While the use of telehealth is commonly associated with providing support and symptom management to patients with chronic conditions, many of the same benefits of vitals monitoring, symptom evaluation, and on-call support can be applied to the postpartum population.
With up to 1 in 7 women experiencing postpartum depression after their child’s birth, the availability of telehealth as a tool to monitor symptoms and provide counseling may extend access to support for mothers. Telehealth can ease the burden of having to travel to see a specialist and allow for screening in the weeks and months after birth to prevent the exacerbation of symptoms.
Postpartum depression (PPD) symptoms can be evaluated through clinical questionnaires such as the Edinburgh Postnatal Depression Scale. This 10-item questionnaire lends itself well to HRS PatientConnect’s symptom survey feature, including automatic scoring that is sent back to the clinician in real-time to evaluate. With the ability for organizations to customize survey questions and educational content, telehealth is an effective way to provide resources to postpartum mothers in an accessible and non-intrusive way.
New mothers suffering from PPD can also find benefit through the communication features of a telehealth platform. Two-way videoconferencing can be leveraged to set up regular check in visits with a nurse, physician, or therapist. Furthermore, with the ability to initiate a voice call or text message to her clinician in just a couple of clicks, new mothers can have greater peace of mind by knowing they can easily get in touch with someone with any questions or concerns that come up.
Along with the major life changes that new mothers must contend with after giving birth, breastfeeding is an additional challenge that can be a cause of frustration for many women. One factor that contributes to not initiating or continuing to breastfeed is lack of access to professional breastfeeding support. While lactation consultants can be found in hospitals and clinics, these important professionals’ reach can be extended by using telehealth, without requiring mothers to travel to access their support.
By leveraging secure and encrypted telehealth videoconferencing, a mother can connect with a lactation consultant remotely. With face-to-face interaction the consultant can offer information on placement and latching techniques and coach the mother in real time. Furthermore, a daily or weekly survey can allow the mother to report information such as pain or other issues with breastfeeding, as well as to monitor milk supply.
Women who encounter problems with breastfeeding are less likely to continue, unless they can connect with a professional, and previous experiences have a big impact on their future decision to breastfeed. Therefore, identifying problems in the first few weeks after childbirth are key for connecting mothers to lactation professionals to ensure a comfortable and successful experience.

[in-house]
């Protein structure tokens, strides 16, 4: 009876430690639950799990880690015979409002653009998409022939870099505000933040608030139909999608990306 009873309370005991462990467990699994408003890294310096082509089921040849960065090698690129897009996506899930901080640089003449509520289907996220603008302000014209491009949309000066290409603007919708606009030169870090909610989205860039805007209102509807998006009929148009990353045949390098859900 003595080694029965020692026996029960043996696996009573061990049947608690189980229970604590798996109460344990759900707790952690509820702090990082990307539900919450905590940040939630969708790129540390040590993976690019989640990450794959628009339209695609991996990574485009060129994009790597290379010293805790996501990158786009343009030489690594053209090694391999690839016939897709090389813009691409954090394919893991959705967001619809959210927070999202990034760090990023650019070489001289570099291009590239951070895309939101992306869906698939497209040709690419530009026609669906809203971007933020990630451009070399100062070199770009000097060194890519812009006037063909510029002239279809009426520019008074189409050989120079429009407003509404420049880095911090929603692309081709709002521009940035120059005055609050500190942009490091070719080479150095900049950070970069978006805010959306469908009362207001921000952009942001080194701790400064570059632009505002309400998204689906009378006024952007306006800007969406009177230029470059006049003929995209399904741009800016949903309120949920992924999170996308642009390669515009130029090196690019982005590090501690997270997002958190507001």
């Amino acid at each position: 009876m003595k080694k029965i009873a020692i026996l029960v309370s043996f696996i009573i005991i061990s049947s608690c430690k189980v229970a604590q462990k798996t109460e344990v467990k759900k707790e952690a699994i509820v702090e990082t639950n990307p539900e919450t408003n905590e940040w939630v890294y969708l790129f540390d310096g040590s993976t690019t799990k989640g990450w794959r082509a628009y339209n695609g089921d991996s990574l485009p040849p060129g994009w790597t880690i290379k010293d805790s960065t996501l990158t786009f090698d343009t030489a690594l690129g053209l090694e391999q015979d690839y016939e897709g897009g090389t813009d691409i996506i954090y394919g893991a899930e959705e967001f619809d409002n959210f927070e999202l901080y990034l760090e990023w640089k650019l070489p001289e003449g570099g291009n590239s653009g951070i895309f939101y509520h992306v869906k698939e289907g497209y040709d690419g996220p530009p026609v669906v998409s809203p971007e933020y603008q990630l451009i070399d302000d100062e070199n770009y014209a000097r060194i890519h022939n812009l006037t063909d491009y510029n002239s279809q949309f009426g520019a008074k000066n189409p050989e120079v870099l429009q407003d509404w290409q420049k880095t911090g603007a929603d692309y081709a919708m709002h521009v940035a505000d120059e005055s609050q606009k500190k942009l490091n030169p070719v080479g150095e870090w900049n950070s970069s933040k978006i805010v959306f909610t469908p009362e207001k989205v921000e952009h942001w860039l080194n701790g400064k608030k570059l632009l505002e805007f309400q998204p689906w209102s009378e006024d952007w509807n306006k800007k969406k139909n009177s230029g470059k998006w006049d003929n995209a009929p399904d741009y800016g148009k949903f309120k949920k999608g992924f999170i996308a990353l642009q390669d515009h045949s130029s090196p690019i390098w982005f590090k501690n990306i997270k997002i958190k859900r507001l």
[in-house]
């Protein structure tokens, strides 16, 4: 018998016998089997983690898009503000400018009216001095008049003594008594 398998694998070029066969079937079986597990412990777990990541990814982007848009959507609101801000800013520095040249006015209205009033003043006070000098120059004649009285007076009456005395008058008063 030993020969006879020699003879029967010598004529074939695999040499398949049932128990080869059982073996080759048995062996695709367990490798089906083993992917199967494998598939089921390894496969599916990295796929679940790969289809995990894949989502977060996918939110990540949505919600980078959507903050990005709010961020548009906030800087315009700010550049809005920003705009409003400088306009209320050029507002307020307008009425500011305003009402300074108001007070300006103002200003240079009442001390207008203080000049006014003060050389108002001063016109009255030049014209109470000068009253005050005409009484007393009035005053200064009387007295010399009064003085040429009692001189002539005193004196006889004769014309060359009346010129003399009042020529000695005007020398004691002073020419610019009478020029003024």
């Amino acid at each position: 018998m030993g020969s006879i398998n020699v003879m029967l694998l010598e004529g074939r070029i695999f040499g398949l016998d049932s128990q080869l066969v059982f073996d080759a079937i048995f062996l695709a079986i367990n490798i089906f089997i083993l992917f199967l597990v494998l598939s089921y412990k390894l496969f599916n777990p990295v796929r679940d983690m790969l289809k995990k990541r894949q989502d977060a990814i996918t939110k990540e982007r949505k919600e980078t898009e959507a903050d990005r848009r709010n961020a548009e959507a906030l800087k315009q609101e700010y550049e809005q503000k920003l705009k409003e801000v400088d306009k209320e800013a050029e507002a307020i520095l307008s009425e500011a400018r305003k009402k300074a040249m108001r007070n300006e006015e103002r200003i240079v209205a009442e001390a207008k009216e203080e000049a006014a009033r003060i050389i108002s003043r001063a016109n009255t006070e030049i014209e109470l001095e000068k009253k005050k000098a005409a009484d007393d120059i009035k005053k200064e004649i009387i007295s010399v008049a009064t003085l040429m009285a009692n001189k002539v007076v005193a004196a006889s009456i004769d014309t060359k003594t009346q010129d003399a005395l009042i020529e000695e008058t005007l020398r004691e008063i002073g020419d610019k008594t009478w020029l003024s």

Telehealth is a great platform for postpartum mothers to track their activity, diet, medication, and to monitor vitals and physical symptoms. With the ability to monitor daily activity and biometrics such as weight and blood pressure, new mothers can track changes over time and receive follow up from their clinician if there are any concerns.
Mothers who experienced gestational diabetes can also use a Bluetooth glucometer or her own glucometer to monitor blood glucose levels in the months after birth. With customizable daily symptom questions, women can also report back to their clinician on symptoms such as constipation, discharge, pain, and mood. Women who delivered via cesarean section can use the wound imaging feature to send photos of their incision to their provider if there are any concerns of infection or other complications.
Videoconferencing can also be leveraged by various members of the care team to provide consultations and support to the postpartum mother on topics covering a wide range of health and wellness. As maintaining a healthy diet and regular activity are important for postpartum mothers, the ability to consult with a dietitian can aid women in ensuring they are following recommended guidelines.
Regular wellness check-ins with the patient’s nurse or primary care provider allow her to receive clinical consultation without having to travel and can also facilitate connecting her with other specialists such as physical therapists or mental health counselors when needed. The ability for multiple care team members to conduct video visits with the patient allows for a holistic and team-based approach to the patient’s care.
Ultimately, the reach of telehealth for postpartum populations can allow healthcare organizations to provide more personalized and convenient care. The ability to facilitate more frequent checkups, remote monitoring of vitals, and communication between the mother and her clinical team can have a strong impact on healthcare outcomes and providing a dedicated support system for a new mother. The individualized support that is facilitated by a telehealth program can extend the reach of providers, prevent the worsening of symptoms or concerns, and provide peace of mind to mothers in a challenging yet exciting time of their lives.
 American Psychological Association, “What is postpartum depression & anxiety.” http://www.apa.org/pi/women/resources/reports/postpartum-depression.aspx
 Centers for Disease Control and Prevention https://www.cdc.gov/breastfeeding/resources/us-breastfeeding-rates.html